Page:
By Dr Tomislav Meštrović, MD, PhD
Niacin is an important type of B vitamin found in animal foods like red meat, liver and fish. Although humans can make it from the amino acid tryptophan, this synthesis is inefficient; thus niacin is still considered a vitamin (an organic substance that must be ingested). It is often referred to as vitamin B3 because it was the third of the discovered vitamins of B group.
The discovery of the role of niacin is closely linked with the story of pellagra. This disease was widespread throughout human history, especially among impoverished people whose diet consisted almost entirely of corn products. Symptoms of pellagra include diarrhea, inflamed mucous membranes, mental confusion, delusions and scaly skin sores.
History of pellagra
Pellagra was unknown to the physicians of the ancient world and the Middle Ages. It was initially described by the physician Gaspar Casal in Spain in 1735, soon after the maize was introduced into Europe. The name of the disease was established in 1771 by an Italian physician Francesco Frapolli.
Due to the great increase in the use of maize in northern part of Italy, pellagra became so widespread that a special hospital (known as Legano) was built in 1784, exclusively for pellagra patients. Reports on the occurrence of pellagra appeared soon thereafter in France (1829), Romania (1858) and Egypt (1874).
After 1900 pellagra became a significant health problem in the United States as well, particularly in the South. It closely followed the introduction of a new grain processing method that removed most of the vitamins from processed grain. There was a specific shift from the usage of coarsely ground corn meal in local, water-driven mills to finely bolted meal by large milling companies.
The outbreaks of pellagra were so ubiquitous and severe that a majority of physicians considered the cause to be an infectious agent. The true nature of disease was determined when the Federal Government of the United States sent a doctor from New York, Joseph Goldberger, to study the disease.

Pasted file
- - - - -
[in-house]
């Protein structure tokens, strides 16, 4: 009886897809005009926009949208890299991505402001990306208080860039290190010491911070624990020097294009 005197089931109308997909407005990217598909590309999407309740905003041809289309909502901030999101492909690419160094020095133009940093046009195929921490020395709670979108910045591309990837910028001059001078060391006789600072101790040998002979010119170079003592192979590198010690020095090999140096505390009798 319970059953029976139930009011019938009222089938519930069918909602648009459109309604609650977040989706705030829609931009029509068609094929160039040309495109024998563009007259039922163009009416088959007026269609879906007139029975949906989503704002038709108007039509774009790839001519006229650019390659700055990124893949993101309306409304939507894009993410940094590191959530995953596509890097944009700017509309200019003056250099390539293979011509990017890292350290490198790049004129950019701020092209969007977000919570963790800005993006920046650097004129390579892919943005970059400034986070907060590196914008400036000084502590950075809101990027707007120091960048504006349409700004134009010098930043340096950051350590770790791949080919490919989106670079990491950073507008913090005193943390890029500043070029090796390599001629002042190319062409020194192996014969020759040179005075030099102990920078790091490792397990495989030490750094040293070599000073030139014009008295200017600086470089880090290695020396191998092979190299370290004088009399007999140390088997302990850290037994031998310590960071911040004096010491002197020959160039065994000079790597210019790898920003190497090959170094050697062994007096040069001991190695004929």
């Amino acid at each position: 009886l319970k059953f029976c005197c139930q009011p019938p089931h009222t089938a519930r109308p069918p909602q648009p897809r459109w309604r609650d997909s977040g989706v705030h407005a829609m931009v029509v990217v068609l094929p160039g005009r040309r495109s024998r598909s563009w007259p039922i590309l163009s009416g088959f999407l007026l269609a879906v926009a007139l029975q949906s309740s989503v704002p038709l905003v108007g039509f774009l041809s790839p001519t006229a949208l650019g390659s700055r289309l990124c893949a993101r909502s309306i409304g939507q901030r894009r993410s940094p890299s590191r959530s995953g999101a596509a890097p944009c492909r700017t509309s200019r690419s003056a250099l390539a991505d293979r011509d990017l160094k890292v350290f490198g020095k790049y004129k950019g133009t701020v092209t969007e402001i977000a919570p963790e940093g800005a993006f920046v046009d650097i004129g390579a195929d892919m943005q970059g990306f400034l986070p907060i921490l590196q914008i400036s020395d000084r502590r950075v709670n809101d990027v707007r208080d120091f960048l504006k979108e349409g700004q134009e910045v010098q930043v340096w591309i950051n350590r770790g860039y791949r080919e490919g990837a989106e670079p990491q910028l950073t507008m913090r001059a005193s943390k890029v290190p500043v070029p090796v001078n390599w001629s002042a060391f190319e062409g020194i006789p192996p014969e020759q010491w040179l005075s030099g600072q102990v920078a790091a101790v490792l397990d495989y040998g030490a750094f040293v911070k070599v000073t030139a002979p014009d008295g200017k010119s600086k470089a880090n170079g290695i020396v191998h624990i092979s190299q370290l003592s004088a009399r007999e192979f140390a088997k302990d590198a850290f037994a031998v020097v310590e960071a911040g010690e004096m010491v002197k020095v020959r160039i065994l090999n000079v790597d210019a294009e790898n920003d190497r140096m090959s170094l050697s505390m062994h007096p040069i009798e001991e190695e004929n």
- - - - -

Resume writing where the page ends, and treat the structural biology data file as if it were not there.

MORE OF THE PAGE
The discovery of niacin
Nicotinic acid was synthesized in 1867 by oxidation of nicotine and widely used in photography. It was long thought that it has nothing to do with food or health issues, until German scientists demonstrated that nicotinic acid occurs in yeast and in rice polishing. There it was isolated by the Polish-American biochemist Casimir Funk in 1912, while he was trying to find a cure for another disease known as beriberi (nutritional disorder caused by a deficiency of thiamine).
Since nicotinic acid had no effect on beriberi, he abandoned his work with that compound. But although he was wrong, he showed that this nicotinic acid probably had some nutritional value. It was left to the Austrian-American physician Joseph Goldeberger to find the connection between nicotinic acid and deficiency diseases it can cause.
In 1915, Goldberger conducted a series of experiments on 11 healthy volunteer prisoners in a Mississippi jail and found that he could induce pellagra by altering their diets. He concluded that the disease was caused by the absence of some factor that was lacking in corn, but that could be found in meat and milk. He named it the P-P (for pellagra-preventative) factor.
The chemical structure of that factor was subsequently discovered in 1937 by the American biochemist Conrad Arnold Elvehjem. He induced a black tongue in dogs by feeding them the Goldberger diet, and then cured the disease by supplementing their diet with nicotinic acid. He also isolated the P-P factor from active liver extracts, showing that this factor is actually nicotinic acid (subsequently named niacin for nicotinic acid vitamin).
After this discovery, grain products (wheat, maize) were enriched with nicotinic acid or nicotinamide. Still, a wide scale social reform was needed to ensure proper implementation of such dietary modifications. The majority of sporadic cases in the developed countries are now seen in alcoholics, although in rare instances other patients can develop the disease as well (i.e. malabsorption or iatrogenic situations).
- Lanska DJ. Historical aspects of the major neurological vitamin deficiency disorders: the water-soluble B vitamins. In: Finger S, Boller F, Tyler Kl, editors. Handbook of Clinical Neurology, Vol. 95 (3rd series) - History of Neurology. Elsevier B.V., 2009; pp. 445-479.
- Frankenburg FR. Vitamin Discoveries and Disasters: History, Science, and Controversies. ABC-CLIO, LLC, Santa Barbara, California, 2009; pp. 33-55.
- Friedrich W. Vitamins. Walter de Gruyter, 1988; pp. 475-542.
Last Updated: Nov 17, 2014